Research limitations/implications

The study's explorative nature does not allow for generalization. Whereas space and time are traditionally regarded as contextual factors, this study recognizes their dynamic nature, regarding spacing and timing as economic phenomena. However, further studies may seek to establish more thoroughly such economic effects.

Practical implications

Changes in spatial layouts of a work place leads to novel spatial practices, which require new personnel competencies. For example, employees' more intimate interactions with customers entail new demands on employees' interpersonal skills and competence. By the same token, new metrics are required for measuring the performance and efficiency of employees.

Originality/value

Highlights the relationship among new technologies, changes in the nature of face‐to‐face services, spatial layouts, and change in time orientation, namely a change from time effectiveness towards interaction effectiveness.

Details

International Journal of Retail & Distribution Management, vol. 34 no. 10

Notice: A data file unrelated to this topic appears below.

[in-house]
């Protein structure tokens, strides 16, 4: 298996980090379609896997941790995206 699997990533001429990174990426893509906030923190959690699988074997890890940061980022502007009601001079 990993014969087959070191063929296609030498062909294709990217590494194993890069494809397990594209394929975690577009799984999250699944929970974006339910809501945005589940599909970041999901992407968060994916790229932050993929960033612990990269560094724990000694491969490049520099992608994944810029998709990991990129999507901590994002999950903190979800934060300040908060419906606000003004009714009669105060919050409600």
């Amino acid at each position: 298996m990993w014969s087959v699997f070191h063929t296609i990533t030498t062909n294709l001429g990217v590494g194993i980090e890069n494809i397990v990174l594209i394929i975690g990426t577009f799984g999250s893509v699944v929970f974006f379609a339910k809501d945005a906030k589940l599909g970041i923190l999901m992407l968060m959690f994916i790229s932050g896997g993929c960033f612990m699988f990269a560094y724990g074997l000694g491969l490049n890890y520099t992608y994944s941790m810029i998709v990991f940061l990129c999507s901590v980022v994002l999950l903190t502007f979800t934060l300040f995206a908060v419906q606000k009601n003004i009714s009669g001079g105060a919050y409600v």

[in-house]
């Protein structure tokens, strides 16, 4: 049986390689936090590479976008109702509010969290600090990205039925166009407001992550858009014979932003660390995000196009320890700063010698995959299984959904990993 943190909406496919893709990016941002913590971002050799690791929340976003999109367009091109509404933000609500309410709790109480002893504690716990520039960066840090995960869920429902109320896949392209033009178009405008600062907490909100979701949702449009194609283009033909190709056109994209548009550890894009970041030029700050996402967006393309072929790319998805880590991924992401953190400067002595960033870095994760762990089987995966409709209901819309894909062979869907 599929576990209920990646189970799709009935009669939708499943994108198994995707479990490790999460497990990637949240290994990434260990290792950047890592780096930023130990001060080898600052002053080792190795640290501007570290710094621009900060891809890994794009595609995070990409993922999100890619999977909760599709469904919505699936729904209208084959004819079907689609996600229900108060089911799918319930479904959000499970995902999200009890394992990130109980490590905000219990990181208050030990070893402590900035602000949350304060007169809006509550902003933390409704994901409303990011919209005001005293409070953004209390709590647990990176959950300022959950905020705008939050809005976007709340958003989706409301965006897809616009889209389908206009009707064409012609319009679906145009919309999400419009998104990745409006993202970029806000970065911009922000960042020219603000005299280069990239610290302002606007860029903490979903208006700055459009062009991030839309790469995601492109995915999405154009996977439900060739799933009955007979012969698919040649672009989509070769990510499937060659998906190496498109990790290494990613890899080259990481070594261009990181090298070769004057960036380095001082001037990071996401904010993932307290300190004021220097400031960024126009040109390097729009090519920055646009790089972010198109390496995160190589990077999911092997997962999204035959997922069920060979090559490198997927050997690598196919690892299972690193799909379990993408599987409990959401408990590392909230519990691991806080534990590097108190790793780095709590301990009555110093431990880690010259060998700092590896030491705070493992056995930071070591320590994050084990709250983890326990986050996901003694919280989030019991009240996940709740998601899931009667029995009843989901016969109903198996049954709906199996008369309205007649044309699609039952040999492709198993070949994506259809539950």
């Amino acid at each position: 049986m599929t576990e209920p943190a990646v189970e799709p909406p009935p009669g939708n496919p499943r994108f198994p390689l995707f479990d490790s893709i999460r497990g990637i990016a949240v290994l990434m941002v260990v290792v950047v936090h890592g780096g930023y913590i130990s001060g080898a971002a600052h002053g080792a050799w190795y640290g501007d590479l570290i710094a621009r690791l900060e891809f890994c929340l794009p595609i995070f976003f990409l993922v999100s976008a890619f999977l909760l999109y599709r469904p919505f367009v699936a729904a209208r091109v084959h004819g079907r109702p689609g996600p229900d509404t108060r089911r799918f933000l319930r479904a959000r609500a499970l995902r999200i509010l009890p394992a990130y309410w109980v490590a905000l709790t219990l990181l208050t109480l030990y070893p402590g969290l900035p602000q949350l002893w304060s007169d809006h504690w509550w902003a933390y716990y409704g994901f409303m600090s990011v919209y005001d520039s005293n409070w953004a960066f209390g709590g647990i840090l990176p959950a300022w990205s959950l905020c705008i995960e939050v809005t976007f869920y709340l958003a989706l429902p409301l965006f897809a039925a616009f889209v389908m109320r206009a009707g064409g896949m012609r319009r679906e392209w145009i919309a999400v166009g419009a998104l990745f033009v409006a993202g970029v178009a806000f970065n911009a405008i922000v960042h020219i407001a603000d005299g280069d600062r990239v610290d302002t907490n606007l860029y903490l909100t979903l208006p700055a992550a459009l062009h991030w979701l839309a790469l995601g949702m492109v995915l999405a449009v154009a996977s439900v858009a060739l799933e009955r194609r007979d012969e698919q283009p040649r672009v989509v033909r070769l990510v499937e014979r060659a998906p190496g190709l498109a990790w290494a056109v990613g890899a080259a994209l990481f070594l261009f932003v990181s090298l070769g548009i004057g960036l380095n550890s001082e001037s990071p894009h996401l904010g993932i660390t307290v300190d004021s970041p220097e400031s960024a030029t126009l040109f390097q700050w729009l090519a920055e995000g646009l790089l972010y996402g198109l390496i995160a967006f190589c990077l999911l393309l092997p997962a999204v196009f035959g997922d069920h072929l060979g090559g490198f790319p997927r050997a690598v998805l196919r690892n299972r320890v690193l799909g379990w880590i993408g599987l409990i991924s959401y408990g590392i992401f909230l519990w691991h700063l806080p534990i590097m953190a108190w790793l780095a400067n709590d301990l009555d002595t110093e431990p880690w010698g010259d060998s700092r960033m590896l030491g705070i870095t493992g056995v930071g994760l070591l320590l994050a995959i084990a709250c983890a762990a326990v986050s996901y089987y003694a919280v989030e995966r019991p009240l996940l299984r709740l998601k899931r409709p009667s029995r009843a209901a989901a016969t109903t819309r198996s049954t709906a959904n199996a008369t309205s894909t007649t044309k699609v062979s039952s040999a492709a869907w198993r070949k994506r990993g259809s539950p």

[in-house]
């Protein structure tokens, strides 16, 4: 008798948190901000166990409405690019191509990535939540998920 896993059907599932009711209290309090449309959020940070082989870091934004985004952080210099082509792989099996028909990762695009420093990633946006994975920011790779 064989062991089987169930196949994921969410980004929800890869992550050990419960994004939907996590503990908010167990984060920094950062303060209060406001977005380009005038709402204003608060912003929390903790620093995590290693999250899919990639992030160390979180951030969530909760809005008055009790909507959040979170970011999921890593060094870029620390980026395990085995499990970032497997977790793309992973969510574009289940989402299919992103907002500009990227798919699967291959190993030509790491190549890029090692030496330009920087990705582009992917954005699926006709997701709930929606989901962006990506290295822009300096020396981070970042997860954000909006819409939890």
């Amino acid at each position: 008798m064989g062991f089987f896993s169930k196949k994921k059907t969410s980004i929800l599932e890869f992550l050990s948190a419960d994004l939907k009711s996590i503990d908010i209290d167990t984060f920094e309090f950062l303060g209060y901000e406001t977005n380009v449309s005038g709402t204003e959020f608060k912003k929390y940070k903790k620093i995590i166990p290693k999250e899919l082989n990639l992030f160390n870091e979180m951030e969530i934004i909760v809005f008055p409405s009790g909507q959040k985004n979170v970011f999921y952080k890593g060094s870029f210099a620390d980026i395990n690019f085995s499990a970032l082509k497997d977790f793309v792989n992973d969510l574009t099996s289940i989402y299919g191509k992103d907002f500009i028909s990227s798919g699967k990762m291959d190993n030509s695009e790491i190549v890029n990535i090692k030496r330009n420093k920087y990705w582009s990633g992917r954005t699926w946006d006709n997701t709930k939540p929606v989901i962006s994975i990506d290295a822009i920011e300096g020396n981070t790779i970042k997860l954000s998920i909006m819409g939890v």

Type: Research Article
ISSN: 0959-0552

Keywords

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Article
Publication date: 1 June 2005

Ali Yakhlef

The paper seeks to identify the drivers behind the displacement of the locus of innovation from a hierarchical model to a distributed environment including customers…

Abstract

Purpose

The paper seeks to identify the drivers behind the displacement of the locus of innovation from a hierarchical model to a distributed environment including customers, (lead) users, intermediaries and other external stakeholders.

Design/methodology/approach

Exploring the corporate, technological and contextual transformations the paper combines ideas from innovation (taking Rothwell's 1994 fifth‐generation innovation process as a point of departure) with knowledge management theories.

Findings

Immobility of tacit knowledge – a prerequisite for innovation – is a crucial factor behind the increasing disintegration of the R&D function. Innovation‐related activities will tend to be allocated between companies and other external sources (customers and users, etc.) depending on the location of tacit knowledge underlying them. Increasingly, customers are taking over more and more of firms' innovation‐related activities because of the high costs of importing to the R&D department the tacit knowledge underlying them. Firms, in their turn, will retain those (manufacturing) activities of which they possess experience‐based knowledge.